Starting again

What is a ‘think tank’? Why do we need them? Do we need them at all?

This project is about reinventing the think tank. It’s about considering what think tanks look like if you start again with a blank sheet of paper (or a blank blog), then try to put this into practice.

To answer the last question first, let’s start not with think tanks but with politics and policy, which in the UK and many other countries is dominated by two main phenomena: cuts to public spending (and so public services), and the disconnect between policymakers and the public.

Whatever your view on them, the cuts mean that there’s never been a more important time for effective social policy. The disconnect between policymaking and the public, however abstract it might sound, is equally real; it’s not just about participation rates in general elections but political economy and the fundamental legitimacy we grant to (or withhold from) political, economic and social institutions. When it erodes beyond a certain point, we experience this.

Another phenomenon is the way in which networked technologies can enable new connections and collaborations between people. Technology can’t resolve fundamental questions of legitimacy, indeed it can exacerbate them, but we can use it to respond more effectively to both the cuts and the disconnect – not to placate through online petitions, but to ameliorate through better social policy.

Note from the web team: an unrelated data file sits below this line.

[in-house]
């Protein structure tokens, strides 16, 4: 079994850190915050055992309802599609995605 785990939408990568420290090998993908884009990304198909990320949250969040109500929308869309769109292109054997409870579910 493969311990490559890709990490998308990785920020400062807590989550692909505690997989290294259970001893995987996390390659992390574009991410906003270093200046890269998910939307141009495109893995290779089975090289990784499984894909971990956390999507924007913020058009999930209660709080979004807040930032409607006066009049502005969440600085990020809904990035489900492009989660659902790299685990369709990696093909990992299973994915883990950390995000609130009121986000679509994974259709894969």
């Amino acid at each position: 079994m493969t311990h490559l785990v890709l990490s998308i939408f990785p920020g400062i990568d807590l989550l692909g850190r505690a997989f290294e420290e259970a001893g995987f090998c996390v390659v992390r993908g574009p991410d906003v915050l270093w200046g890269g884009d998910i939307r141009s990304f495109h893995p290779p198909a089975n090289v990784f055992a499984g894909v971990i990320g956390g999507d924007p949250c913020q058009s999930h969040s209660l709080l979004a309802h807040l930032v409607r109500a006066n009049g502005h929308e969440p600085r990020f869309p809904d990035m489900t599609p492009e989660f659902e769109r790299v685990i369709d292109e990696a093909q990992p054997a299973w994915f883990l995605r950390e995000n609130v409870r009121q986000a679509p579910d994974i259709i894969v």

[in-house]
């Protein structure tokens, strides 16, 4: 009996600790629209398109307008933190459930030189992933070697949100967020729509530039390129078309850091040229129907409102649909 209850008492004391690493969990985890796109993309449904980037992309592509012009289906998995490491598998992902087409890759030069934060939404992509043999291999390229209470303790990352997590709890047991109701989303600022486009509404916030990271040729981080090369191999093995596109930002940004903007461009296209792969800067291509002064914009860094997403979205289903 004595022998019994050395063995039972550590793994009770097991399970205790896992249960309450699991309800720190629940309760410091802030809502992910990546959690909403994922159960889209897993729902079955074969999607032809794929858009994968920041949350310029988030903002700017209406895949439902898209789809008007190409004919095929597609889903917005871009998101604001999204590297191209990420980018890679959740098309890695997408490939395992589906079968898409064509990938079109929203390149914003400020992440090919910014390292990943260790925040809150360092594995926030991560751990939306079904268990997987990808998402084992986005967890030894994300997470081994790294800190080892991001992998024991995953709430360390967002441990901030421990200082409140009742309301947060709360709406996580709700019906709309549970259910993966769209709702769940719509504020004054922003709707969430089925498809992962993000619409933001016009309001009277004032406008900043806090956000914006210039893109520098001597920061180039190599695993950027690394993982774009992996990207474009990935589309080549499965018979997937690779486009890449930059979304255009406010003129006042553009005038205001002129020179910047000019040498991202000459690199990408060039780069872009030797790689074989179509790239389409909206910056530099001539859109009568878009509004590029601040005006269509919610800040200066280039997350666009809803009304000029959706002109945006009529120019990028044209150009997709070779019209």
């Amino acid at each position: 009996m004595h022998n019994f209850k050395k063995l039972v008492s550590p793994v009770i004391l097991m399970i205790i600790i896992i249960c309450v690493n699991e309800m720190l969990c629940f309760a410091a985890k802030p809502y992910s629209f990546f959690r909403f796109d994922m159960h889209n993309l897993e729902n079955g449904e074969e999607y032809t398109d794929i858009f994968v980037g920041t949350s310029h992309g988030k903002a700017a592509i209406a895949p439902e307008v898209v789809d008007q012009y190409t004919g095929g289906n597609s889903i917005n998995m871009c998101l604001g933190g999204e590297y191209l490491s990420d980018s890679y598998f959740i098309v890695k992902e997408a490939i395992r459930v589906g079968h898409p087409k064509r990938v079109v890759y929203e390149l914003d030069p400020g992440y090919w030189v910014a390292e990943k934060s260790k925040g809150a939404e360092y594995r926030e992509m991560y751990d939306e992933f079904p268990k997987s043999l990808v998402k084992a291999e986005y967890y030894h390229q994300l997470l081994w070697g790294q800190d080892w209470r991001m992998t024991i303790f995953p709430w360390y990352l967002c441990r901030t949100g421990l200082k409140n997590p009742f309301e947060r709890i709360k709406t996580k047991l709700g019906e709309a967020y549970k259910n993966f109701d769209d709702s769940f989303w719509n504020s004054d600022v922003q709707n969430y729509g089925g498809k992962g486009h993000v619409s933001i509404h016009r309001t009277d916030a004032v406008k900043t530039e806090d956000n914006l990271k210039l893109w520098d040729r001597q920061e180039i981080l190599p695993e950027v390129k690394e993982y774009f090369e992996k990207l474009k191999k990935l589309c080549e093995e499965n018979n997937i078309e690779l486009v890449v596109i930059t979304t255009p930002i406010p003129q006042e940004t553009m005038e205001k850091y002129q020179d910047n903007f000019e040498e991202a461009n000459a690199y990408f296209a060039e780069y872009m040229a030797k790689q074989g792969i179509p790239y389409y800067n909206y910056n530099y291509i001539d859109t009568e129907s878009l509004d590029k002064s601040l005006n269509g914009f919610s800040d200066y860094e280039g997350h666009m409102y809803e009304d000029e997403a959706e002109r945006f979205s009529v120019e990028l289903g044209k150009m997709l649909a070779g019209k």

Do we need think tanks? If they can be part of the answer to improving social policy, then yes. And if they can be one way in which stronger connections are forged between policy and the public, especially so. Think tanks have traditionally seen themselves as a way in which policy can be improved, albeit often only from a particular point of view, but they haven’t typically been regarded as a positive response to the disconnect. They should be both.

Rather than reinforcing elitism by claiming ownership over some special ‘expertise’, in a social media age think tanks could be one way in which (to use the patronising phrase) ‘ordinary people’ can engage and be engaged in developing better policy. And this is now imperative, because we need to recognise that effective social policy can’t be developed without the participation and (broadly) the support of those responsible for its delivery at all levels of public services – including the users of services (i.e. us).

To the first question of what a think tank is, then, the answer should be that it is an open, accessible, inclusive and transparent social institution which works in partnership with others to improve policy – rather than, as at present, closed, competitive, largely unknown and little understood.

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